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The Jefferson Highway


6/2/2016 The Jefferson Highway; from Pine to Palm

The Natchitoches Convention and Visitors Bureau welcomed filmmakers Josiah Laubenstein and Darrell Johnston of Highway Walkers Media to Natchitoches on May 31. They were in town documenting their journey along the 2260 mile Jefferson Highway from Winnipeg, Canada to New Orleans for its centennial year. Natchitoches is one of the towns listed on the old map from 1916.

The Jefferson Highway was an automobile highway stretching from the north-south through the central United States and was known as the “Pine to Palm Highway” for the trees found at either end. It was built as part of the 1910’s National Auto Trail system and was named for President Thomas Jefferson and inspired by the east-west Lincoln Highway.

The Natchitoches Parish Tourist Commission is a Founding Member of the 2011 re-established Jefferson Highway Association. Executive Director Arlene Gould began with a visit to the Cammie G. Henry Research Center at NSU Watson Library to meet with Mary Lynn Wernet and Nolan Eller who was very helpful in locating several articles and files of interest about the Jefferson Highway project. The Robert DeBlieux and Melrose Collections offered a fascinating selection of newspaper clippings on the subject. One newspaper article stating a meeting held in Natchitoches about the Jefferson Highway Project was “Most Enthusiastic Meeting in the History of Natchitoches”. Another Shreveport Times Special Section from May 26, 1917 called it the “Great North and South Highway, The Tie That Binds”.

Other states included in the route were Minnesota, Iowa, Missouri, Kansas, Oklahoma, Texas and Louisiana. Cities in Louisiana included Shreveport, Mansfield, Natchitoches, Montgomery, Colfax, Alexandria, Lecompte, Port Allen, Baton Rouge and New Orleans. At the end of the route in New Orleans stands a monument located at the corner of St. Charles Avenue and Common Streets. Arlene Gould said she was very familiar with the Jefferson Highway and the monument from her hometown of New Orleans and that corner has been her family and friends “ Mardi Gras Corner Club” spot for over 20 years.

Josiah and Darrell were traveling in a 1954 Dodge Royale that once belonged to Darrell’s great grandmother and during the trip the mileage on the vehicle had just rolled over to 100,000 miles. The journey began on May 6 and they planned to reach New Orleans by Friday, June 3. They were very impressed with the beauty of Natchitoches and appreciated the efforts made over the years to keep the Historic District preserved. They toured the campus of NSU and learned that due to over 20 buildings on campus that have been named National Historic Landmarks, the college campus has its own National Historic Landmark District in addition to downtown having its own National Historic Landmark District.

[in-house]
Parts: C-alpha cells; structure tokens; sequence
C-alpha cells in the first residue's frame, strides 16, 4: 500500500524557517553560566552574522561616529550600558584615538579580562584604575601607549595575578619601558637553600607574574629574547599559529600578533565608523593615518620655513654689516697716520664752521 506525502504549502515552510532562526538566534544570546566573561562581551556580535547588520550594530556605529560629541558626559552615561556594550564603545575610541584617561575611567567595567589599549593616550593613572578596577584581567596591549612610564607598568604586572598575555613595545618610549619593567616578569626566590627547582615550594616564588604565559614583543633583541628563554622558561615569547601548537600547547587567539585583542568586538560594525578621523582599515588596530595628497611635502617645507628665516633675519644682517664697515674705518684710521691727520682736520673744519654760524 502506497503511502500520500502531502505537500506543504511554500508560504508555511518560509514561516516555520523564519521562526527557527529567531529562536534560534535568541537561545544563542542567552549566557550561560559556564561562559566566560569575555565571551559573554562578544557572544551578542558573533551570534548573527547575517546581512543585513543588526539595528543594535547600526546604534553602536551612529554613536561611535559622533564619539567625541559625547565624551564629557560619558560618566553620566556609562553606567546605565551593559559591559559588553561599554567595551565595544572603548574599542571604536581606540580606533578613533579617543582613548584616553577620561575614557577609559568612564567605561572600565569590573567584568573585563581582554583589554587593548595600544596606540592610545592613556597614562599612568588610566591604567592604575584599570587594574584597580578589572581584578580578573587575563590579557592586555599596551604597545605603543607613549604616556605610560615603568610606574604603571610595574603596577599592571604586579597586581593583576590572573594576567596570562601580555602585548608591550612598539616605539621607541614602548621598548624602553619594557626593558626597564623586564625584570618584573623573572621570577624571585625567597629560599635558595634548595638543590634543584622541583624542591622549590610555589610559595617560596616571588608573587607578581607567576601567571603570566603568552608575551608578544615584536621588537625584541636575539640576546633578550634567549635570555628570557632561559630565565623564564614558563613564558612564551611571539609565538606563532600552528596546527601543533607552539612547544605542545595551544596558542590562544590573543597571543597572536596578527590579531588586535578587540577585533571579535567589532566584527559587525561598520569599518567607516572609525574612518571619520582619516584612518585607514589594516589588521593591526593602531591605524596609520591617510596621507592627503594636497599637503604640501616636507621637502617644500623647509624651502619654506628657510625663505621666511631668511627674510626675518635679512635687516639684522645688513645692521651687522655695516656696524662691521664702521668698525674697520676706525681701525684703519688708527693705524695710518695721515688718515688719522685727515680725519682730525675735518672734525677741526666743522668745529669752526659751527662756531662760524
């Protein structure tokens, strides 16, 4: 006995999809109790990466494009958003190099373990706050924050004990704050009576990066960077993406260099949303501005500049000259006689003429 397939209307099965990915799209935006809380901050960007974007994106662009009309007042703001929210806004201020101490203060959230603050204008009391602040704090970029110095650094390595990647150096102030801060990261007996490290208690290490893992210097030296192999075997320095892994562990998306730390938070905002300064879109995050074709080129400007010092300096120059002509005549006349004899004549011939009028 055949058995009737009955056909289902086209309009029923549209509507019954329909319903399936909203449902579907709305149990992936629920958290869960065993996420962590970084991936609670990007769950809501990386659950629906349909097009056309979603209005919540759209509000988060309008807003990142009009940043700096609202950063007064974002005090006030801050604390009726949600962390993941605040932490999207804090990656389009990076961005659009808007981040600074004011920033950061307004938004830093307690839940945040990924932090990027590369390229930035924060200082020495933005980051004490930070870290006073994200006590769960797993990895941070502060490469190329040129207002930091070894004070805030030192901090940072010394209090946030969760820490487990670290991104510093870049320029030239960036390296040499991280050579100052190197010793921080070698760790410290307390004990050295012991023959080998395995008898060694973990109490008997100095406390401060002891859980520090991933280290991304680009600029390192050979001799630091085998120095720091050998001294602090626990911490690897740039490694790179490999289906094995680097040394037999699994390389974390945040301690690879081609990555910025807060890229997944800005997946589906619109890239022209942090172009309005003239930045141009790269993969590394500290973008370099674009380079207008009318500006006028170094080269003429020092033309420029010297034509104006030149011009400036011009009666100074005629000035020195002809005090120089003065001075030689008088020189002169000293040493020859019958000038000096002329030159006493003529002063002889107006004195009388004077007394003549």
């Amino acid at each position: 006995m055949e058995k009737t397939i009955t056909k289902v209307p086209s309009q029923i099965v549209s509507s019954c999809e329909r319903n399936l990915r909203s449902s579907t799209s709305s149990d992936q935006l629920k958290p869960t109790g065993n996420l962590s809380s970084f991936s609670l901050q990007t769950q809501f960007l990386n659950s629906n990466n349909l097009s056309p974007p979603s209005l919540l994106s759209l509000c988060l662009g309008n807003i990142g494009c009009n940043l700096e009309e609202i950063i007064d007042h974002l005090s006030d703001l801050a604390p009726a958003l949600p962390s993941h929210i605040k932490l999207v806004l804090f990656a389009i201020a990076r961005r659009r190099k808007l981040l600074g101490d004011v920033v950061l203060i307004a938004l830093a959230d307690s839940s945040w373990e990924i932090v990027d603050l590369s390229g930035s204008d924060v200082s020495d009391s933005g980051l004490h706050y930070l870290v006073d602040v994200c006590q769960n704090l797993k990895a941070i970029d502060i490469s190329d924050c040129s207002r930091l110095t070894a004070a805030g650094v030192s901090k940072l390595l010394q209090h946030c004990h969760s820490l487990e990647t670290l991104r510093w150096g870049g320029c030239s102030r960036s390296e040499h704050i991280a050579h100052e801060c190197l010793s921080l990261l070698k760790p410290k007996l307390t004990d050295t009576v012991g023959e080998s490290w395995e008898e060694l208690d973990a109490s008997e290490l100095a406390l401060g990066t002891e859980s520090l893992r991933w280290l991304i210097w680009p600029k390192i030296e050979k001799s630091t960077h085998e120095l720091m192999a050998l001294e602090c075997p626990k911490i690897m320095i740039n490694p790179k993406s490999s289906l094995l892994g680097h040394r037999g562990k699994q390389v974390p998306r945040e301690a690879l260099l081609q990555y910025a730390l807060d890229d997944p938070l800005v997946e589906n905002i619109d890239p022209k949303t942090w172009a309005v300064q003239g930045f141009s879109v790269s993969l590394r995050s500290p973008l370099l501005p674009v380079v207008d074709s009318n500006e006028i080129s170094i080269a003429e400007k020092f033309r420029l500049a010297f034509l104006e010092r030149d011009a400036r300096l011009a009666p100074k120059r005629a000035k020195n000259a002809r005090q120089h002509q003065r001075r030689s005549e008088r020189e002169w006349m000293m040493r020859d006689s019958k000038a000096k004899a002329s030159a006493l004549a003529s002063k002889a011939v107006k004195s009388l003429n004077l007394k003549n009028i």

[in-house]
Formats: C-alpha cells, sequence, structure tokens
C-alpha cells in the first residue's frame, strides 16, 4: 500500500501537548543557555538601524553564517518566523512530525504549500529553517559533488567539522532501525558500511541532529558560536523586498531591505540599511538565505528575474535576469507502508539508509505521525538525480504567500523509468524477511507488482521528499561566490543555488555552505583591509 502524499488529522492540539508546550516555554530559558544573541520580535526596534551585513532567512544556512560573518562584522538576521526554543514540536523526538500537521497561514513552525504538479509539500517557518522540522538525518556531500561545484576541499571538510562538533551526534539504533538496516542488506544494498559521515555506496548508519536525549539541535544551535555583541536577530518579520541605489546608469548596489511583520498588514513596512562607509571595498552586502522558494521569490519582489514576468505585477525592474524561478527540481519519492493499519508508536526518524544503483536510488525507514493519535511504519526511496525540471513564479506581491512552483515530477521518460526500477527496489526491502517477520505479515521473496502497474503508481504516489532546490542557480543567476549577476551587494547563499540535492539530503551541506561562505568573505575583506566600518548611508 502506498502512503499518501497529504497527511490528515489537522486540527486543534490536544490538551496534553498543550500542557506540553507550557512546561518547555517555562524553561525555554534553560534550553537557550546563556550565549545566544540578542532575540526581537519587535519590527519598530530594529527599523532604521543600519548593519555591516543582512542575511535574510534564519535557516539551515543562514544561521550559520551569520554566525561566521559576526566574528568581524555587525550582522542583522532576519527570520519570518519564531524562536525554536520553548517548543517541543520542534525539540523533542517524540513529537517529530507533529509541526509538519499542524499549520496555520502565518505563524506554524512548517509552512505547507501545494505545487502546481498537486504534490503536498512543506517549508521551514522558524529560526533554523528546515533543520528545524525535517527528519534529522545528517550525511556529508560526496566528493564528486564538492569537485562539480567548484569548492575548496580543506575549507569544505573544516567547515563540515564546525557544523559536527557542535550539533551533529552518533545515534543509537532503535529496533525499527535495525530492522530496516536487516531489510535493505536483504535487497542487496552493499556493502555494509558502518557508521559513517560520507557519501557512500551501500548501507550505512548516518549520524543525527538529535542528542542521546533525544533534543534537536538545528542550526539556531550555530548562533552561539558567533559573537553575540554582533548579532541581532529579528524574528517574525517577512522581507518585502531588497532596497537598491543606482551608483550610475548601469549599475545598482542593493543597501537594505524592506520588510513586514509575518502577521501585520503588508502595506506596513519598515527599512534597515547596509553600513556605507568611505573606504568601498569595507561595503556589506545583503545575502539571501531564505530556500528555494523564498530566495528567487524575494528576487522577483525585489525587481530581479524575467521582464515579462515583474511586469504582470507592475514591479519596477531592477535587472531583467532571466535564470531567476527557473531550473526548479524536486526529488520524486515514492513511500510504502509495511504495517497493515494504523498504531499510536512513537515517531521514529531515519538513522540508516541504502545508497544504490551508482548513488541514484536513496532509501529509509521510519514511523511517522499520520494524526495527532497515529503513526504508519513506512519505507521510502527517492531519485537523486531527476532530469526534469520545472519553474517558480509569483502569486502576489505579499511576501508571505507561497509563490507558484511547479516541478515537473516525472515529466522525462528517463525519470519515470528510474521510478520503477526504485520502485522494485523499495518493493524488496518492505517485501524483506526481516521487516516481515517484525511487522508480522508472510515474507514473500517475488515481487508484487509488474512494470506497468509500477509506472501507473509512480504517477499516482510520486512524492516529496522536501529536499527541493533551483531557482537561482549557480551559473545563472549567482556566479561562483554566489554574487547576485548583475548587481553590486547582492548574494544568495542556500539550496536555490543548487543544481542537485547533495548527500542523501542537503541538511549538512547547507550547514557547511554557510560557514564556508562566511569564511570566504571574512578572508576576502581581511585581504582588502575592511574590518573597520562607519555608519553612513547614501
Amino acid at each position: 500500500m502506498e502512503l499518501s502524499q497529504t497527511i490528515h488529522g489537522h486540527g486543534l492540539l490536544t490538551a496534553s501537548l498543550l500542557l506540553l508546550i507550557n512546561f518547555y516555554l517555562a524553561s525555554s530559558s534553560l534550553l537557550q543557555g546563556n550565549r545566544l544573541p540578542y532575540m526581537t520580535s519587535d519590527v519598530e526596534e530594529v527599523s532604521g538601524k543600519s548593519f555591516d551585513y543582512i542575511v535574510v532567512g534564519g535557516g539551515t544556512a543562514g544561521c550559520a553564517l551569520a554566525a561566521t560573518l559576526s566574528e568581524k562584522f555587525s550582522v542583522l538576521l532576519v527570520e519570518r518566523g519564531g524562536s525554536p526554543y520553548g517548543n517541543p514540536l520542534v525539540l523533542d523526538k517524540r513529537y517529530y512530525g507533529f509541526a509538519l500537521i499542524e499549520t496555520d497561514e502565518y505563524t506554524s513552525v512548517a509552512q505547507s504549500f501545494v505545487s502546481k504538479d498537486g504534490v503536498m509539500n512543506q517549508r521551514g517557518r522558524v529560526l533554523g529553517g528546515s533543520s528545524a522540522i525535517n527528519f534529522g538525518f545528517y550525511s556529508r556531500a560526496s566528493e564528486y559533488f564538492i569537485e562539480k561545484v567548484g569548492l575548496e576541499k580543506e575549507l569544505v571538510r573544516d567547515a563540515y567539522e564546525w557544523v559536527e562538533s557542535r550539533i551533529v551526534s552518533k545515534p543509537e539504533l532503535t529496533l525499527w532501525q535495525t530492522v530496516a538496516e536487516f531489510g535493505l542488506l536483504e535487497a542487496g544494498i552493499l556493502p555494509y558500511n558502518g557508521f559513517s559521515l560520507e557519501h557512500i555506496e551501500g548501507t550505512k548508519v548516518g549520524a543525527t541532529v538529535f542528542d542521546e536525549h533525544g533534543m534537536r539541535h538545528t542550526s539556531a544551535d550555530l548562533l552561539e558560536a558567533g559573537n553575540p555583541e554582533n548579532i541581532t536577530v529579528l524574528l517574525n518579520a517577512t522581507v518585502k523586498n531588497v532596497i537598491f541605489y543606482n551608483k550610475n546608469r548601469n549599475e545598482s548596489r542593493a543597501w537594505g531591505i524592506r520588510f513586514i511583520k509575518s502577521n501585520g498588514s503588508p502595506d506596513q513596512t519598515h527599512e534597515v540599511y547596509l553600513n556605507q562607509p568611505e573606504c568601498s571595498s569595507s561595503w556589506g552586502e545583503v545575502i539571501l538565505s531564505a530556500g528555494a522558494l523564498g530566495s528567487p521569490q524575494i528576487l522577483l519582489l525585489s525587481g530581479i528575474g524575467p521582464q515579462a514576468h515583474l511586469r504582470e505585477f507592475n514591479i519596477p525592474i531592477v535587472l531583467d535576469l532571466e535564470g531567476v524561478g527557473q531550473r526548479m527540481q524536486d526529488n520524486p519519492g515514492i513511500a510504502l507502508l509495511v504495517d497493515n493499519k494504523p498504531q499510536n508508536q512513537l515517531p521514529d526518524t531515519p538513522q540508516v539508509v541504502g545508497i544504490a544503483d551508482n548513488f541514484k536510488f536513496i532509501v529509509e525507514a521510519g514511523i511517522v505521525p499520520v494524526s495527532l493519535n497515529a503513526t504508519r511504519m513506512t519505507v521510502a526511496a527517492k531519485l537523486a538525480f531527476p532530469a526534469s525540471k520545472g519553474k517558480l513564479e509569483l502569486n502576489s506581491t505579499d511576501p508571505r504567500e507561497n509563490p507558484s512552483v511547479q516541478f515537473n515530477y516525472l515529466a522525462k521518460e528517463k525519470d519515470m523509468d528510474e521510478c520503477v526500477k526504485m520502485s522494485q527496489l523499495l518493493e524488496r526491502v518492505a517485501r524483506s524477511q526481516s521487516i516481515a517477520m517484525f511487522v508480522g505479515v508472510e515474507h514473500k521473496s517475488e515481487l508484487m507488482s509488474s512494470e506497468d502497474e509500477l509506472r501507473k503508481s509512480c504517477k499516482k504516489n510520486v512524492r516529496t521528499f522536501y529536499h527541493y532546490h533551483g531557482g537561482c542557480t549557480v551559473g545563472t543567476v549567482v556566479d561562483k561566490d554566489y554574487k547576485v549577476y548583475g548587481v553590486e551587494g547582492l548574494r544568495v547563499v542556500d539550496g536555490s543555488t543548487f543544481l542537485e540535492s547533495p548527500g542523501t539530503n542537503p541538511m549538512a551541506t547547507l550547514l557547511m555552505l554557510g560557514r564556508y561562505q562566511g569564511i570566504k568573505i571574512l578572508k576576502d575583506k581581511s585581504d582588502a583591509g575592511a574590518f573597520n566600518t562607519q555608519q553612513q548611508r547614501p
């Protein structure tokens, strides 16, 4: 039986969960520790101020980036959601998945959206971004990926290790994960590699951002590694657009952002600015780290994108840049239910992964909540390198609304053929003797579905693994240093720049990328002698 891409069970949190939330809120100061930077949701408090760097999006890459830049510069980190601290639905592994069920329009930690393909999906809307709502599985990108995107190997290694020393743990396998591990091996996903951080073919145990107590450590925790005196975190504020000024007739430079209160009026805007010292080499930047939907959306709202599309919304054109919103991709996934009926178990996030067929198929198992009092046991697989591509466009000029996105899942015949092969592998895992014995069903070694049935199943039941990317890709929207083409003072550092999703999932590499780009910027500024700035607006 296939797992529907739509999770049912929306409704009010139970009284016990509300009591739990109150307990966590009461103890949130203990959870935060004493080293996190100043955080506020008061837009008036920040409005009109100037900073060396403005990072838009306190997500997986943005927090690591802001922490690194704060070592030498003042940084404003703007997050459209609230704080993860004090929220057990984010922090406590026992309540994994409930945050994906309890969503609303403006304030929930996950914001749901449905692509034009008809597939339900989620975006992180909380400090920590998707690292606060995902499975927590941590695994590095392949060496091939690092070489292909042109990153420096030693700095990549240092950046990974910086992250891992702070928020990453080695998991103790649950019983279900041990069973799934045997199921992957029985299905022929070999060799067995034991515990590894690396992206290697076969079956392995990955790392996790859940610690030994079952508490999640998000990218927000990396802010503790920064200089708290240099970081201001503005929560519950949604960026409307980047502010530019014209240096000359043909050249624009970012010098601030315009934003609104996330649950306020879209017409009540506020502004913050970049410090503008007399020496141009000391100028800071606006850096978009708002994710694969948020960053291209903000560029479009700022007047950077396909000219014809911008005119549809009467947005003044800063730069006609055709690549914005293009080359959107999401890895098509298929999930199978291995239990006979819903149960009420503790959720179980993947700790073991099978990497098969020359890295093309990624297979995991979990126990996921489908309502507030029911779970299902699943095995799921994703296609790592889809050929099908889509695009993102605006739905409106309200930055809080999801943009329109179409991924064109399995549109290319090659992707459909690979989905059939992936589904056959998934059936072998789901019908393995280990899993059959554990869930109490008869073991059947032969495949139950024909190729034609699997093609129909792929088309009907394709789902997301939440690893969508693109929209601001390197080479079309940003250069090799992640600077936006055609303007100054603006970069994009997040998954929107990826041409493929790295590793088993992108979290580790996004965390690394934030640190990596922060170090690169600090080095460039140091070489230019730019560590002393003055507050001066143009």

Mayor Lee Posey offered a proclamation to the visitors declaring June 1, 2016 as “Drive Jefferson Highway Day” as they made their way along the route. In Natchitoches Parish from Hwy 6 in Robeline into Natchitoches and onto Jefferson Street and out Washington Street across the Red River and on to Hwy 71 the pair cruised on to the next stop: Alexandria and then to Baton Rouge to meet Lt. Governor Billy Nungesser and on Friday, a meeting with City of New Orleans officials.

Other stops while in Natchitoches included a meat pie breakfast at Lasyone’s and meeting Angela Lasyone, a visit to Kaffie Frederick General Mercantile and learning of the “car giveaways back in the 1920’s at the store from Luke Frederick, the Cane River National Heritage Area and Oakland Plantation and a final stop at Grayson’s BBQ that is on the original Jefferson Hwy (Hwy 71) Owners George and Merry Jo Grayson told the duo stories of traveling the Jefferson Hwy to Winnipeg not once but twice in a station wagon pulling a crank style camping trailer with 6 children in tow. Greg Grayson said he was “too young” to remember but he has seen the photo’s of those family adventures. “We really need more time in Natchitoches” stated Laubenstein, it is so pretty and the people are so nice here. Of course when we get to New Orleans, we’ll turn around and have to drive back so you all may see us again real soon.”